Clearing the Gunk From Your Baby's Nose With a Bulb Syringe
Things can get pretty messy once the snot starts running. Suctioning your baby's nose helps keep things clear, so she can breathe easier during a cold or congestion. Perfecting your nasal suction technique makes the process fast and easy on both of you.
Why You Need to Suction Your Baby's Nose
Bulb syringes suck out the mucus and gunk that builds up in your baby's nose, most often due to a cold, influenza or other illnesses. All that mucus causes congestion, which can make it difficult for your baby to breathe, especially while eating and sleeping. Since your baby can't blow his nose like you do, he needs a little help to clear the snot. The bulb syringe is a quick, easy way to clear your baby's nasal passages, so he feels comfortable and breathes easier.
How to Use a Bulb Syringe
Wash your hands well before suctioning. Make sure the bulb syringe is clean before you put it in your child's nose. Lay your baby down on the floor facing upward.
If your baby's mucus seems thick, spray a few drops of saline spray in each nostril with her chin tilted slightly upward to keep the liquid from draining out of her nose immediately. The saline loosens and thins the mucus, so it suctions out of the nose easily.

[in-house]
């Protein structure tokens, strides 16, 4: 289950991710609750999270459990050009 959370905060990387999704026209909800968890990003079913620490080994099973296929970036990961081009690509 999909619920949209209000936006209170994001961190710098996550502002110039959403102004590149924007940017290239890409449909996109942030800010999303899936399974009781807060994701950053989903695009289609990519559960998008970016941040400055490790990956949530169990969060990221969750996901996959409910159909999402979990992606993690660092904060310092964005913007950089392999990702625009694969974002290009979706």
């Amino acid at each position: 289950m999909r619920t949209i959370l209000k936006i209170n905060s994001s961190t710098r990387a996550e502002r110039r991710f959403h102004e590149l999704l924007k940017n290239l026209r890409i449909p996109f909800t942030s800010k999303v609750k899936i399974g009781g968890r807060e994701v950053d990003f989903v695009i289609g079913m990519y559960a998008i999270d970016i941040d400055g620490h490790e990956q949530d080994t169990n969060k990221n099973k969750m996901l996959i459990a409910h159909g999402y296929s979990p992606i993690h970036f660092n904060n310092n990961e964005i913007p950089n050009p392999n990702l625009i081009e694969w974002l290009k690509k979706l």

When you're ready to suction, follow these steps:
- Squeeze the large, round end of the bulb syringe to force the air out.
- Slip the small tip into one of your baby's nostrils.
- Slowly release your grip on the bulb end to draw out the mucus.
- Pull the tip of the bulb syringe out of your baby's nose.
- Place the tip in a tissue, and squeeze the bulb end quickly to get rid of the mucus.
- Repeat the process until both nostrils are clear.
- Wipe gently under your child's nose when you're done.
- Wash the bulb syringe using hot, soapy water. Suck the soapy water into the syringe several times to clean out mucus. Suck up clean water to get rid of the soap.
The suctioning process is simple, but your little one may not be excited about the sensation. These tips help make the process easier and safer for your baby:
- Enlist reinforcements to help hold your baby's head still. If you're flying solo, try swaddling your baby first to cut down on wiggling.
- Suction your baby's nose before mealtime. Having a stuffy nose while sucking can make breathing a challenge. By suctioning first, you open up the nasal passages to make it easier to do both. If you suction after he eats, your baby may vomit.
- Only suction your baby's nose three or four times per day, so you don't irritate his nose.
- Never squeeze the bulb while the tip is in your baby's nose. This forces air into the nostril.
- Keep the process gentle. Too much suction can cause inflammation in the nose.
When to Call Your Pediatrician
Minor colds often pass without treatment, but some situations are worth a call to your pediatrician. Check with your doctor if your baby has the following symptoms:
- Difficulty breathing
- Changes in breathing, including increased speed
- Changes in behavior or appetite
- Nasal mucus lasting more than 10 to 14 days
- Coughing lasting longer than a week
- Mucus or redness in the eyes.